Judge hears case to reveal Prince Harry’s US immigration records

A federal judge in Washington DC has started hearing arguments in a lawsuit that aims to make the Duke of Sussex’s US immigration records public. The conservative Heritage Foundation has filed the lawsuit, seeking to force the government to reveal the records to determine whether Prince Harry, 38, disclosed his past drug use. The outcome of the case may take several weeks. The prince has openly admitted to using cocaine, marijuana, and psychedelic mushrooms in the past.

US visa application forms specifically inquire about current and past drug use, which can lead to the rejection of non-immigrant and immigrant visa applications. However, immigration officers have the discretion to make the final decision based on various factors. It is uncertain which visa Prince Harry used to enter the US, while his wife, Meghan Markle, is a US citizen. The couple has resided in California since 2020.

The Heritage Foundation’s lawsuit is centred on Prince Harry’s admission in his memoir, Spare, that he used drugs repeatedly as a teenager in the UK and as an adult. The foundation argues that the widespread coverage of the duke’s admitted drug use raises questions about whether the government properly followed immigration law when admitting him into the US and if he received preferential treatment. In theory, current or past drug use could make an individual inadmissible to the US.

During a court hearing on Tuesday, Heritage Foundation lawyer Samuel Dewey stated that the case concerned the Department of Homeland Security (DHS)’s “compliance with the law”. Judge Carl Nichols must first determine whether the DHS headquarters should expedite the process of locating relevant documents. Several DHS components, including Customs and Border Patrol, have denied the foundation’s request to disclose the documents, citing privacy concerns.

Judge Nichols instructed DHS to decide by June 13 whether to release the documents or expedite a Freedom of Information Act request. If the request is rejected, he will hear arguments in court to determine if it is in the public interest to make the immigration documents, or parts of them, available. “We’re not at that stage yet,” Judge Nichols said.

DHS has argued that there is no need for the rapid release of Prince Harry’s documents and that there is no indication of “widespread” public interest in viewing the immigration documents. In the case, DHS lawyer John Bardo stated that the Heritage case was based on a “bunch of articles” in the British press that “simply speculate” about Prince Harry’s visa status and do not call the government’s integrity into question. He added that a person’s visa status is confidential and the issue of the duke’s visa is only of interest to “certain social circles” in the US, largely ignored by mainstream US media outlets.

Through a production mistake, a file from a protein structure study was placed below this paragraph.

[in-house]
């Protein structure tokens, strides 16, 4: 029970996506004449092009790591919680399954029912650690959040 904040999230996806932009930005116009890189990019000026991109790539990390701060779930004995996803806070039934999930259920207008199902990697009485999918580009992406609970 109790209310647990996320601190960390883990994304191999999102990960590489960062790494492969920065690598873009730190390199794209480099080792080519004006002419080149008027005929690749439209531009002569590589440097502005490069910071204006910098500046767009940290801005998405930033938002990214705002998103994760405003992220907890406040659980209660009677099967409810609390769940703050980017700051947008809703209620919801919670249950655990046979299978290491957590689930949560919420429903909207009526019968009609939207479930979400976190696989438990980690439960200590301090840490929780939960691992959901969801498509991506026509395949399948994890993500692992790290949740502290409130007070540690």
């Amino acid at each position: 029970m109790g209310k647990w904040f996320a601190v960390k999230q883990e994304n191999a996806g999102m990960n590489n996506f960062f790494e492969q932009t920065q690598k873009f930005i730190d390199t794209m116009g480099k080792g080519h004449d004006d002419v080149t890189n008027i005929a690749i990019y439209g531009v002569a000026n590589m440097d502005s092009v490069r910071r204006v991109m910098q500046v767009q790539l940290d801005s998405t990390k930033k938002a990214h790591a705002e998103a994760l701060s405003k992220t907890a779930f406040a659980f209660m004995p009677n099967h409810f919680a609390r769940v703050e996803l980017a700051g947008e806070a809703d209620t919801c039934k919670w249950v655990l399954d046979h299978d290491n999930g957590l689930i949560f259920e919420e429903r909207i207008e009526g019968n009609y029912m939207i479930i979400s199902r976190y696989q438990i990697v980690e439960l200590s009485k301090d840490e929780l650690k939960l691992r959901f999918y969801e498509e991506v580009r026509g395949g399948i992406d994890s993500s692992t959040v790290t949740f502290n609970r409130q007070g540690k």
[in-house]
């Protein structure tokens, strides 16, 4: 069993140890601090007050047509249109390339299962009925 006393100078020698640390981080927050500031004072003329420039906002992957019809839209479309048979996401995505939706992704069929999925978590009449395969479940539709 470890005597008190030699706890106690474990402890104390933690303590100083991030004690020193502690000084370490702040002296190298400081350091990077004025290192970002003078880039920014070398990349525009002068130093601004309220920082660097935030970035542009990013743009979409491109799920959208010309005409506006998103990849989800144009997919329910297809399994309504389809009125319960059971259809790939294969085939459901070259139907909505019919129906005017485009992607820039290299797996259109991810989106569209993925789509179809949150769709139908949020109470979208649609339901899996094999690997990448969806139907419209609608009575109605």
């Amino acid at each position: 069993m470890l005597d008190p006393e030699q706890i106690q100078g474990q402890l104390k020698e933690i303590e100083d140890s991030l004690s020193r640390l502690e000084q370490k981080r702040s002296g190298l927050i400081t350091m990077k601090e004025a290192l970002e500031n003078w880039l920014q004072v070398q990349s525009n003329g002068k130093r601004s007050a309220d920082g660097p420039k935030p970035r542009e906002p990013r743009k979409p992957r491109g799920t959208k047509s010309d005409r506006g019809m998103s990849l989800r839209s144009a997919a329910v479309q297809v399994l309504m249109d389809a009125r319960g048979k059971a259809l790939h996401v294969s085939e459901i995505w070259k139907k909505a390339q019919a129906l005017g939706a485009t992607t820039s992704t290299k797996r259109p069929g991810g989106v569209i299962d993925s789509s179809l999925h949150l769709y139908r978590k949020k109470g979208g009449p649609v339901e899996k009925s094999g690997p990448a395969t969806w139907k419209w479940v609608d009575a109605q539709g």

Nile Gardiner, a former aide to Margaret Thatcher and a foreign policy analyst at the Heritage Foundation, told BBC News last week that the foundation believes the case is “symbolically important”. “If Prince Harry was treated differently than anyone else applying, I think it would undermine confidence in the US immigration system and how it is enforced,” he said. “It’s important that US officials are seen to be applying the law robustly, effectively and fairly,” Gardiner added. “Otherwise the system doesn’t work at all.”

Court documents filed by the Heritage Foundation cite several examples of British celebrities being denied entry or returned to the UK. For instance, in 2010, musician Pete Doherty was refused entry at a New York airport and sent back to the UK, despite having a visa. Doherty has multiple prior drug convictions. In 2014, celebrity chef Nigella Lawson was prevented from boarding a flight from the UK to Los Angeles after admitting to using cocaine “two times in my life” during an unrelated court case. Lawson was eventually granted a visa.

This US case is separate from an ongoing civil case in the UK where Harry has sued Mirror Group Newspapers over allegations of phone hacking.

World News

Chris Hollingsworth

Chris studied journalism in the US and worked there for a few years before moving to Thailand in 2021, just as he thought Covid was coming to an end - sadly more lockdowns ensued as he came out of his 14 days of isolation! He now combines his passion for writing and journalism to cover US and global news for The Thaiger.

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